on the line


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on the line

1. In a state of jeopardy or uncertainty. I'm afraid that my scholarship is on the line now that I've been accused of plagiarizing a paper.
2. Speaking or waiting on the telephone. Mr. Parker, when you're ready, Louise in Sales is on the line. I've been on the line for an hour, and still no one has answered.
See also: line, on

on the line

If something such as your reputation, your job, or your life is on the line, there is a risk that you will lose it. Using a small, one-man business can also be a good idea. You are likely to get more care and attention because his reputation is on the line. Note: You can say that you put or lay something on the line, if you do something which causes you to risk losing it. Don't put our friendship on the line like this, Martin. Rob Reiner, the director, laid his reputation on the line when he cast her in the film. Compare with put yourself on the line.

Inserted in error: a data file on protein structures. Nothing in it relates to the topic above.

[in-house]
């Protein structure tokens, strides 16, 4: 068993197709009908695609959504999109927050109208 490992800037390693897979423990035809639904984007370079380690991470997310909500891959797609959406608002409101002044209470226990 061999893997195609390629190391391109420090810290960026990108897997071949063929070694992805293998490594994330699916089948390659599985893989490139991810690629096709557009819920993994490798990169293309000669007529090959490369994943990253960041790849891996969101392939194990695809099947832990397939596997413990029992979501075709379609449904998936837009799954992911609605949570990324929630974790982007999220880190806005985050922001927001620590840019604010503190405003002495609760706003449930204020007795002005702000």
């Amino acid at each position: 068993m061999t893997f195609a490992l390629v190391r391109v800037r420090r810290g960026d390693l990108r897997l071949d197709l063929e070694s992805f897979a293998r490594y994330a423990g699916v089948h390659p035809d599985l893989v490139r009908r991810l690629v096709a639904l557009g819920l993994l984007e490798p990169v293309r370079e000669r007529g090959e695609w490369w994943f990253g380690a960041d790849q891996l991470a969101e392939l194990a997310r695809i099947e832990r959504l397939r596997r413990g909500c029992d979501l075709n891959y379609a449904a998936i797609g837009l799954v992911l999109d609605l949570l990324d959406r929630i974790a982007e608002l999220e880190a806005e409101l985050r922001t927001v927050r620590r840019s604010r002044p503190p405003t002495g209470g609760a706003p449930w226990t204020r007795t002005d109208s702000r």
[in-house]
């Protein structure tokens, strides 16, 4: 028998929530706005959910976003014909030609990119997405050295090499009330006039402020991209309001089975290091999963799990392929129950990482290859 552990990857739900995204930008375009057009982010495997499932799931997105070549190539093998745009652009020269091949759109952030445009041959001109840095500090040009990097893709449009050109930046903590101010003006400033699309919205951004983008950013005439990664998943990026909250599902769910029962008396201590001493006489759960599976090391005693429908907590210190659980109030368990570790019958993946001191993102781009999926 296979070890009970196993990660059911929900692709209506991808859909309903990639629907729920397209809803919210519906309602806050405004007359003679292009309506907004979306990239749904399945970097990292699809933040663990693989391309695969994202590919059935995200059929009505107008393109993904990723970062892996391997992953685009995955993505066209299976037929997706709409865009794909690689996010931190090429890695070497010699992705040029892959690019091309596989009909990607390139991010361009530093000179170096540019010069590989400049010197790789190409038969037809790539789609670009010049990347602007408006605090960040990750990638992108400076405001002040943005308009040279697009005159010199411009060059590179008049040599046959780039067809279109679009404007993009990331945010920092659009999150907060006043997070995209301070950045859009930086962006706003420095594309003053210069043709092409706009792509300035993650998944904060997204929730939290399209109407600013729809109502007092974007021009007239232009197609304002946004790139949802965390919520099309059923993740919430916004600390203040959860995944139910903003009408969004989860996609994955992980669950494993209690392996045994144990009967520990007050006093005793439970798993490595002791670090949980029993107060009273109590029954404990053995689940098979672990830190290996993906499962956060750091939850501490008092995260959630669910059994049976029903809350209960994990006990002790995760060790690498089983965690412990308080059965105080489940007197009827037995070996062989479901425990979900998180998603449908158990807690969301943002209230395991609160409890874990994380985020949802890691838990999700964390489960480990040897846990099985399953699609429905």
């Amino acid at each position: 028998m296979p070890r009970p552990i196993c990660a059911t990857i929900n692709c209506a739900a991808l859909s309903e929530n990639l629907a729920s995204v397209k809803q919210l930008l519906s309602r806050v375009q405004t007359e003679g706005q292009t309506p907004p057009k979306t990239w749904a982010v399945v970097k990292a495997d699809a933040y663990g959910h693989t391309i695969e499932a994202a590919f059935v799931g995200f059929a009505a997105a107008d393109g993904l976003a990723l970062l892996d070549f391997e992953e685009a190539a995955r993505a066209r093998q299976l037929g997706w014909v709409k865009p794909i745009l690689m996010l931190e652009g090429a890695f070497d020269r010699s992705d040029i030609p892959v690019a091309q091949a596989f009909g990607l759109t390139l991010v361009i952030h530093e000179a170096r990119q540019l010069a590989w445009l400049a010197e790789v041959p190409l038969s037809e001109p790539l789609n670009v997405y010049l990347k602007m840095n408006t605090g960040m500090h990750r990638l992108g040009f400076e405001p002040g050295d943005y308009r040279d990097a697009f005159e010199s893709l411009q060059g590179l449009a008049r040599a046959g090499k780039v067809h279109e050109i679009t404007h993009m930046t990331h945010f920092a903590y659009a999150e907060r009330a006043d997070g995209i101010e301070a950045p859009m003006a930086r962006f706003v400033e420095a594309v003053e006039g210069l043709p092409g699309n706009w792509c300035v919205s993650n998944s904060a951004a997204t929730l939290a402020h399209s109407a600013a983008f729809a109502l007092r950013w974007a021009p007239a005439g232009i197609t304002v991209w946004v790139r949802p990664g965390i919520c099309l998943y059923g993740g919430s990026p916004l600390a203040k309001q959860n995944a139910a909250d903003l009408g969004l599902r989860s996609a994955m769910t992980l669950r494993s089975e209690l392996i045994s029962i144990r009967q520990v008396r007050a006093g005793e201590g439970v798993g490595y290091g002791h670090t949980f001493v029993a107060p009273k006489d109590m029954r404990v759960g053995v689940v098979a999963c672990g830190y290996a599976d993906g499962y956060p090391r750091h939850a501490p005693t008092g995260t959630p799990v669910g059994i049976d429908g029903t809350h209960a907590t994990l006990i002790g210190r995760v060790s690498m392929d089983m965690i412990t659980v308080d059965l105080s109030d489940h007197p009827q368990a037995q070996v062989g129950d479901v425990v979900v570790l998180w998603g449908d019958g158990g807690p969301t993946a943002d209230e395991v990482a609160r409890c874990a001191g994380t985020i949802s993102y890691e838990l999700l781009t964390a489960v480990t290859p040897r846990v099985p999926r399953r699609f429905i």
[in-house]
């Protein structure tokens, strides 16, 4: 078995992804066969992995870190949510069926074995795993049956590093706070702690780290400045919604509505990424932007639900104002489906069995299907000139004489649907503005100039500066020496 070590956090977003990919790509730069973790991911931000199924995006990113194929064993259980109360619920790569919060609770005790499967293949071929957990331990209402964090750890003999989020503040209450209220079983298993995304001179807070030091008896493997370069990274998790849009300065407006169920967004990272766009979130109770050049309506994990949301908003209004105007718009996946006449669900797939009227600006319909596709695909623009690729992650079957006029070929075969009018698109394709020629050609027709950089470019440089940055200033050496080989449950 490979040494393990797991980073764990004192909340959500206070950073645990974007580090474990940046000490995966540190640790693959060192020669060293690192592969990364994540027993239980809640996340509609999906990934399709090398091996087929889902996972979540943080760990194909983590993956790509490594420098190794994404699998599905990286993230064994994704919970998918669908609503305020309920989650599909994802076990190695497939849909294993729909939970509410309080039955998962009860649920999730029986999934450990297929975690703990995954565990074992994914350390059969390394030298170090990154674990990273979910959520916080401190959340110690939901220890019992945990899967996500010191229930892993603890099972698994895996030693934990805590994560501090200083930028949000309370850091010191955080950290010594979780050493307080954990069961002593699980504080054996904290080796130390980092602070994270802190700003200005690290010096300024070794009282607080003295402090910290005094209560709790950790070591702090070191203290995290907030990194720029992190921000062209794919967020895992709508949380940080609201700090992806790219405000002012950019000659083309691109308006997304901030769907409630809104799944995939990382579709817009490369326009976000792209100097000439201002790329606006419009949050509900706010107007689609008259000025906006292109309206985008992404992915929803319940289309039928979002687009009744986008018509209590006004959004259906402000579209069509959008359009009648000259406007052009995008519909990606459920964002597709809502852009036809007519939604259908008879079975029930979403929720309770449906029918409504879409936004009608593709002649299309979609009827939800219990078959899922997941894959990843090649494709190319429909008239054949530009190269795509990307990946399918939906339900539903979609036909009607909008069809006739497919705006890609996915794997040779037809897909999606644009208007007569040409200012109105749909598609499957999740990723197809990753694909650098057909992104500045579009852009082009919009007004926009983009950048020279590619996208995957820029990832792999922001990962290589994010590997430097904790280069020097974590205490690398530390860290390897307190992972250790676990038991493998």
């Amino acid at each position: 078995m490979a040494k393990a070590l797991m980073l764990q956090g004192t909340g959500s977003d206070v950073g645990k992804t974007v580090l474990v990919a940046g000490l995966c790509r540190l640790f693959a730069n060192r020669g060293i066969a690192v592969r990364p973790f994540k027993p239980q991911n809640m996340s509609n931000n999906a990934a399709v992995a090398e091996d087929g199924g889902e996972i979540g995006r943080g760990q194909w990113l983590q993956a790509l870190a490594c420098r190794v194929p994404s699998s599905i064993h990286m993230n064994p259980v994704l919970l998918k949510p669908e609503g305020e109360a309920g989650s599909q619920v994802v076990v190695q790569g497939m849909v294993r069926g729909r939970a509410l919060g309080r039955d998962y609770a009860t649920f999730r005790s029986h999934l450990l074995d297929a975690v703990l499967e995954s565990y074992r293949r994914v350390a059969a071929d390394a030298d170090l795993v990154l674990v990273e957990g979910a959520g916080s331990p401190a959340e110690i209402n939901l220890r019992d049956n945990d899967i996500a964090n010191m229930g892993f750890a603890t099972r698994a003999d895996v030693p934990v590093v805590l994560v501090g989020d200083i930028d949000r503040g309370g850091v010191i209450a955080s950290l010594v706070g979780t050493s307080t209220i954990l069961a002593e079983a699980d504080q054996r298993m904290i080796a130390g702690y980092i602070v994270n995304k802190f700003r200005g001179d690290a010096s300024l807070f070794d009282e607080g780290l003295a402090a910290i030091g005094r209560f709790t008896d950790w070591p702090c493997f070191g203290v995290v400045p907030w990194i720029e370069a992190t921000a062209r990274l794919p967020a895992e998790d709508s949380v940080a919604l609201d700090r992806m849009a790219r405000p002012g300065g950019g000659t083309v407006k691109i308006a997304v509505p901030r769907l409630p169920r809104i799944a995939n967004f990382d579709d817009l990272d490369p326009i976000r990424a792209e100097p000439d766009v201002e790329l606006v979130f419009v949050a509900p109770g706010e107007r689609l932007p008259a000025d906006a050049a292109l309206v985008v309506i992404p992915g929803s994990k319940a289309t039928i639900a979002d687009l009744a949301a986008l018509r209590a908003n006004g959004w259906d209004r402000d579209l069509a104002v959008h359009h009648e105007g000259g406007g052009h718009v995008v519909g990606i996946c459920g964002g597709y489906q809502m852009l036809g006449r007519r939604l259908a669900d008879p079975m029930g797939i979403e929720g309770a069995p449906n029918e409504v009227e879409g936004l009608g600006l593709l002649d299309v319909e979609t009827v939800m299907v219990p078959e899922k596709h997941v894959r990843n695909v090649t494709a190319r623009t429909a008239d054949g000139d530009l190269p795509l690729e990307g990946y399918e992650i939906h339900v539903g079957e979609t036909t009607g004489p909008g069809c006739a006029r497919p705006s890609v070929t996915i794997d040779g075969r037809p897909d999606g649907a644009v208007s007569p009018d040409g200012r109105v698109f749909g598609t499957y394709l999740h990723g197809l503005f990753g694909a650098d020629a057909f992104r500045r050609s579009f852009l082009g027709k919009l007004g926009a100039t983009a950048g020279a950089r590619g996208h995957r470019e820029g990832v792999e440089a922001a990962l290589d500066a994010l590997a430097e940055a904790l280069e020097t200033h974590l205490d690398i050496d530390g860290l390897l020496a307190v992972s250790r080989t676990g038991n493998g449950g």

See also: line, on

on the line

1. Ready or available for immediate payment.
2. So as to be risked; in jeopardy: "Careers were on the line once again" (Seymour M. Hersh).
See also: line, on